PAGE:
BC Ferries to cut sailings, seniors' discounts, add slot machines
Transportation Minister Todd Stone says cuts will save $19 million by 2016
The B.C. government has confirmed it plans to reduce BC Ferries service on both minor and major routes, cut seniors' discounts and test slot machines on board one of its main routes.
Transportation Minister Todd Stone announced the cuts and changes on Monday morning.
"The first phase is service reductions to lower-use round trip sailings on the minor routes, and on the higher-cost northern routes, accounting for $14 million in net savings. These service adjustments will be implemented in April 2014," said Stone in a statement on Monday.
A total of 6,900 sailings per year on 16 minor routes will be affected. Six minor routes will not be affected.
Most of the sailings to be cut were identified as running at roughly 20 per cent capacity or less. These include early morning and weekend sailings, and late night sailings on the weekends, particularly during the non-summer months.
Other changes on the minor routes include combining separate sailing into combined sailings with multiple stops, and introducing a reservation system.
Stone said there would be another round of community consultation this fall before the changes are finalized and rolled out this April. He did not have an estimate of the the number of jobs that might be affected.
Future changes to the major routes are also planned, he said.
"BC Ferries will also implement further changes to the major routes prior to April 2016 to achieve $4.9 million in savings. Minor and northern routes will not be affected by these changes."
The specific details of how any of the major routes will be affected were not announced.
Seniors discounts slashed
Stone said the cuts and changes were made to make BC Ferries more financially sustainable.
"The B.C. coastal ferry service has been wrestling with cost pressures for more than 20 years. We are making tough decisions today to ensure that our coastal ferry service is sustainable for future generations. These changes protect basic service levels and are in keeping with the fiscal realities facing provincial taxpayers."
Stone also announced seniors discounts on the routes will be cut.
"As of April 1, 2014, the current 100 per cent passenger fare discount received by B.C. seniors (65 and older) travelling Monday to Thursday will be reduced to 50 per cent on major and minor routes.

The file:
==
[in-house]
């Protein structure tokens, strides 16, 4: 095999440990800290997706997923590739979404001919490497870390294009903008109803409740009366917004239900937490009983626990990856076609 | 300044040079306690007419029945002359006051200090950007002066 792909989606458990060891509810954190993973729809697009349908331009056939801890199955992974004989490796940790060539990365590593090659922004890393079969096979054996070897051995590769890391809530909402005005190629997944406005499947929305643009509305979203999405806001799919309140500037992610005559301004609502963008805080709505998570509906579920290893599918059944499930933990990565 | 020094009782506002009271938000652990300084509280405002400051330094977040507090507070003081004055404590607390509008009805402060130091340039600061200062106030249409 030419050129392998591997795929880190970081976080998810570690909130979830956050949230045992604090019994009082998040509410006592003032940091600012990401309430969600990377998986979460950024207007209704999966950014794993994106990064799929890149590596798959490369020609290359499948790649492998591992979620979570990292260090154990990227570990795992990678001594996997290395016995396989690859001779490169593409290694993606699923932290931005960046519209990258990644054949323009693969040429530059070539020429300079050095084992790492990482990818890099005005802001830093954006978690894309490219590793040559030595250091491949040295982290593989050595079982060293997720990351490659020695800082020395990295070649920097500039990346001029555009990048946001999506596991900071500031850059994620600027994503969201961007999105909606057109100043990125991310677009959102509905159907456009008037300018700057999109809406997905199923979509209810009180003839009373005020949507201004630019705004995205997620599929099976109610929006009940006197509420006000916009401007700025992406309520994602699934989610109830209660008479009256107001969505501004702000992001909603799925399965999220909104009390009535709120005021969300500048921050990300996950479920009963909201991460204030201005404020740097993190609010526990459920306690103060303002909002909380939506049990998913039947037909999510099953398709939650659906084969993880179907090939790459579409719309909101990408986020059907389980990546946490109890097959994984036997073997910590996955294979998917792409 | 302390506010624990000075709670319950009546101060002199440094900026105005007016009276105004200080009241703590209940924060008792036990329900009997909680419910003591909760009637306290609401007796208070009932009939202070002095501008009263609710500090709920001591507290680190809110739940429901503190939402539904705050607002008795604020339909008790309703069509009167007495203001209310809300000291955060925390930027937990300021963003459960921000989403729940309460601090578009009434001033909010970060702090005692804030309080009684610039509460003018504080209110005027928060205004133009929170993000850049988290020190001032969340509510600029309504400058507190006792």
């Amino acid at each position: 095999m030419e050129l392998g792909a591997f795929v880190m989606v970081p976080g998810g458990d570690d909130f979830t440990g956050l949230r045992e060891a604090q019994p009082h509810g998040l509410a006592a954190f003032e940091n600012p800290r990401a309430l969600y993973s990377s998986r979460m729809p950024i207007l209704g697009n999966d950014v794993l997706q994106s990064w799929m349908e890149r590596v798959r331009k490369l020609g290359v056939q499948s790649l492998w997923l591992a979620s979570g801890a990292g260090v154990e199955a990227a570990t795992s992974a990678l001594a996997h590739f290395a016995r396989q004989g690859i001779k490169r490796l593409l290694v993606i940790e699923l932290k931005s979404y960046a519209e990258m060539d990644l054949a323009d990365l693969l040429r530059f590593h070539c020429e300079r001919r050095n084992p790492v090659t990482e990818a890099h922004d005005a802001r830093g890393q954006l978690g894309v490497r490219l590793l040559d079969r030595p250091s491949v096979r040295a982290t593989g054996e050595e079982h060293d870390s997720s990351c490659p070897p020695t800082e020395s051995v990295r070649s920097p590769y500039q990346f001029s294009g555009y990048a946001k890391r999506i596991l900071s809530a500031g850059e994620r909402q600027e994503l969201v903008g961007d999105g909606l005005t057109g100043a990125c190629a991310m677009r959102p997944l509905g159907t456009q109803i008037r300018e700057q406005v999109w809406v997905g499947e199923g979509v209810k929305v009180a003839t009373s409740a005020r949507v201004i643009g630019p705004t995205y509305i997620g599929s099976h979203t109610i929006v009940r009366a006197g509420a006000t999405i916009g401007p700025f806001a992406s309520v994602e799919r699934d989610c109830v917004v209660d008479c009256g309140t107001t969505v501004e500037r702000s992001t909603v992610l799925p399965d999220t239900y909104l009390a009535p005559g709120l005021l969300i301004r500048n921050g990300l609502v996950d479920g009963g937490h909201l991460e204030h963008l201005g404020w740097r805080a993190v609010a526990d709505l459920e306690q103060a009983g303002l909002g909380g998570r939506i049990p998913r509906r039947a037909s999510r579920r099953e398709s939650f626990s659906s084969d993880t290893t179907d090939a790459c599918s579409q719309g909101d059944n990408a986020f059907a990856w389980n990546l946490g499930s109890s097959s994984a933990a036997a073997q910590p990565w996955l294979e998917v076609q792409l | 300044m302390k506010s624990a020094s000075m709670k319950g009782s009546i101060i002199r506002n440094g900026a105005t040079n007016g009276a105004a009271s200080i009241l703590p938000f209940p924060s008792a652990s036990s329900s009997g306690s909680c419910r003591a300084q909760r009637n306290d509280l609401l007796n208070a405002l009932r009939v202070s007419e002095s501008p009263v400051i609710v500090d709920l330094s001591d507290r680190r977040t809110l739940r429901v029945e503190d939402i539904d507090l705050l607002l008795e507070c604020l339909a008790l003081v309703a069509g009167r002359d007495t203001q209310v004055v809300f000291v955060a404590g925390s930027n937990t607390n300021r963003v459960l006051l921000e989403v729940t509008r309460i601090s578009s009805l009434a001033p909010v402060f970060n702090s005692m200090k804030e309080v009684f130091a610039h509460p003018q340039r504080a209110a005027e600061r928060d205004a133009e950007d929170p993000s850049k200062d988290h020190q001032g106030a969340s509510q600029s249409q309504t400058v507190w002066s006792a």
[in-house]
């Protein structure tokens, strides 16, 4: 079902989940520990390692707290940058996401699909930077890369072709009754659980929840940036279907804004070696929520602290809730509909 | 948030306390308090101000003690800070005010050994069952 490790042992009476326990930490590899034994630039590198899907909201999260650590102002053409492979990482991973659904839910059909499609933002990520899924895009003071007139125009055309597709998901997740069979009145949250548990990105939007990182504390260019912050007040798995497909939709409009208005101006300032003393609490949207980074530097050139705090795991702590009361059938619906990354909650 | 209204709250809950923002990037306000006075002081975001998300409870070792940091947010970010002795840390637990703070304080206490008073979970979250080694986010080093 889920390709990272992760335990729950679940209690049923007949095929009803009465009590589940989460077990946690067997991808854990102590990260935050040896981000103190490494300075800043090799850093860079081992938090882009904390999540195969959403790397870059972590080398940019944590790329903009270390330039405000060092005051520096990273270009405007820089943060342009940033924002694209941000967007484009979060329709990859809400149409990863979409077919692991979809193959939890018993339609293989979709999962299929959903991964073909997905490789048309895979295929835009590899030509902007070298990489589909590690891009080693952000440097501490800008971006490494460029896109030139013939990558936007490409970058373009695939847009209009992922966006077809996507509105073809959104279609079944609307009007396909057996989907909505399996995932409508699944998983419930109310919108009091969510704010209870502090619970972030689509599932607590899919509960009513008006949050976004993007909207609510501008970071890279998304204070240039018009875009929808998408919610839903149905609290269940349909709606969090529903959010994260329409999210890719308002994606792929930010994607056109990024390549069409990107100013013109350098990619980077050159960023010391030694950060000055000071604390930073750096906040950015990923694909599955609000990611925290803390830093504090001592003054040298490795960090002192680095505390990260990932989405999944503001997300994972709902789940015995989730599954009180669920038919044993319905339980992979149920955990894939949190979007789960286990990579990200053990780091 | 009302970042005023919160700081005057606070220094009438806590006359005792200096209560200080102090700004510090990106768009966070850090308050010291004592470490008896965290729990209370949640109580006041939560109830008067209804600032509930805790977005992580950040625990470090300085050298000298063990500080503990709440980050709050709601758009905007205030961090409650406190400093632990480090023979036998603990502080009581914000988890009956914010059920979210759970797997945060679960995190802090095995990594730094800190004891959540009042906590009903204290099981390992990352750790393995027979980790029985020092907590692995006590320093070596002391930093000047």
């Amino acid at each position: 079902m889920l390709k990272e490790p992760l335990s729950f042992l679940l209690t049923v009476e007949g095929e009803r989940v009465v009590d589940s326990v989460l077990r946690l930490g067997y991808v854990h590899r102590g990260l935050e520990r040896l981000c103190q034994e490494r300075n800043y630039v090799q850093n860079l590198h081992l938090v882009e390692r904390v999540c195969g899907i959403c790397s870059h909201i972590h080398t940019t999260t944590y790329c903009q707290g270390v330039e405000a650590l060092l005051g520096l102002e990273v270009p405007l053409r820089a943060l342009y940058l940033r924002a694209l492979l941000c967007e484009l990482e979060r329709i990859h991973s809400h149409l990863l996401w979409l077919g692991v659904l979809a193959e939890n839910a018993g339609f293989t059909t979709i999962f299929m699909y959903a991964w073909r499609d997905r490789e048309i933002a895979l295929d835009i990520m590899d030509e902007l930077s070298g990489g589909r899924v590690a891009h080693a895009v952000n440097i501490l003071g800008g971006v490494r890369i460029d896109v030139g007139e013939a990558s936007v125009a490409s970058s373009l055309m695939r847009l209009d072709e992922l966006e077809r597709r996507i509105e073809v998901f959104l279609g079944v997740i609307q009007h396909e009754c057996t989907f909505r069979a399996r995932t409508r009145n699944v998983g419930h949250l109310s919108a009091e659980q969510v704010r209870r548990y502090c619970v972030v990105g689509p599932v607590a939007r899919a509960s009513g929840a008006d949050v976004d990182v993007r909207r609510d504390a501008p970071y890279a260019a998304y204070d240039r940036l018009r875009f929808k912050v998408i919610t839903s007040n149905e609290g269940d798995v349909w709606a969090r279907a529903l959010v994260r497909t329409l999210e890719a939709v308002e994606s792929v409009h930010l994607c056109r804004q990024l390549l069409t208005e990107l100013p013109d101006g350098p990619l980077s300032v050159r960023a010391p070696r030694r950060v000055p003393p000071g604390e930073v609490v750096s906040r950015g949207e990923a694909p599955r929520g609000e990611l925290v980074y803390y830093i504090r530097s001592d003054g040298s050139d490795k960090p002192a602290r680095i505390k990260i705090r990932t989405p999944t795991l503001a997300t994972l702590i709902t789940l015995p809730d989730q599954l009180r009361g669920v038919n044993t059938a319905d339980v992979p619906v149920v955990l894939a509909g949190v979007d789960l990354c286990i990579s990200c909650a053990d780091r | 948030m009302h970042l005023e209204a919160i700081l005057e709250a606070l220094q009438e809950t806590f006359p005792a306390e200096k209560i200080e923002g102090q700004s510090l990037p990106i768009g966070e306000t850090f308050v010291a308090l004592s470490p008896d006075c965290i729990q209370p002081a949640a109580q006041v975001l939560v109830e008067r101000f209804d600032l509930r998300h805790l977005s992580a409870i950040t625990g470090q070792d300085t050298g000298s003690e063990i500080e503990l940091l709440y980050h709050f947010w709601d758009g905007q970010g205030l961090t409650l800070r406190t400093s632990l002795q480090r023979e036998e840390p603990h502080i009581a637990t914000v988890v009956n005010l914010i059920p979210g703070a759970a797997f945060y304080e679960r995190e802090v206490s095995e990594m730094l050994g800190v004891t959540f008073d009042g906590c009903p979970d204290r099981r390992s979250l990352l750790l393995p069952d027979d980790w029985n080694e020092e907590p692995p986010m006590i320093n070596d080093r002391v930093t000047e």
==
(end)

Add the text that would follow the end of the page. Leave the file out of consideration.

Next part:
"There will be no change to the current 33 per cent discount offered to seniors on the northern routes. The provincial savings of approximately $6 million per year will be redirected to support general fares."
Officials confirmed that BC Ferries employees are still able to ride the ferries for free, but said they were not aware of how much that cost the ferry service annually.
Slot machines to be tested
Stone also announced BC Ferries may add slot machines to its main routes, starting with a pilot project on sailings between Tsawwassen and Swartz Bay.
"The government of B.C. is also considering the introduction of a pilot project to assess the viability of gaming, and is seeking feedback on introducing gaming as a permanent revenue-generating program on major routes between Vancouver Island and the Lower Mainland."
"The pilot project would be implemented on BC Ferries' busiest route between Swartz Bay and Tsawwassen. If successful, gaming revenue would help reduce the pressure on fares with net revenues reinvested into the ferry system to support general fares," he said.
Stone did not estimate how much revenue the government expected to make from the gaming proposal. BCLC will be responsible for running the slot machines, and BC Ferries employees will be trained for the day-to-day operation.
Stone also said in the medium-term BC Ferries was considering changes to the reservation system to allow bookings on minor routes and discounts for early bookings, time-of-day pricing, a customer loyalty program.and adding passenger-only service to some routes.
He also announced plans for a $200-million upgrade of the Horseshoe Bay ferry terminal, saying it could affect how the route between West Vancouver and Nanaimo is managed in the future.
But there are no plans to close one of the two ferry main terminals in Nanaimo, he said.
Stone said in the long-term, BC Ferries is also looking at converting the fleet to natural gas, using standardized vessels, no frills vessels and cable ferries to reduce operating costs.
He said the government's goal is to limit fare increases to the rate of inflation in the long term.
But he said he did not see the BC Ferries service as an extension of the provincial highway system, as it is often described by many advocates.
Minor and northern routes affected
- Langdale - Horseshoe Bay
- Vesuvius Harbour - Crofton
- Earls Cove - Saltery Bay
- Horseshoe Bay - Bowen Island
- Tsawwassen - Southern Gulf Islands
- Port Hardy - Prince Rupert
- Skidegate - Prince Rupert
- Comox - Powell River
- Texada Island - Powell River
- Gabriola Island - Nanaimo Harbour
- Chemainus - Thetis - Penelakut
- Buckley Bay - Denman Island
- Hornby Island - Denman Island
- Quadra Island - Campbell River
- Skidegate - Alliford Bay
- Port Hardy - Mid Coast - Bella Coola (summer only)
- Check the cuts to specific routes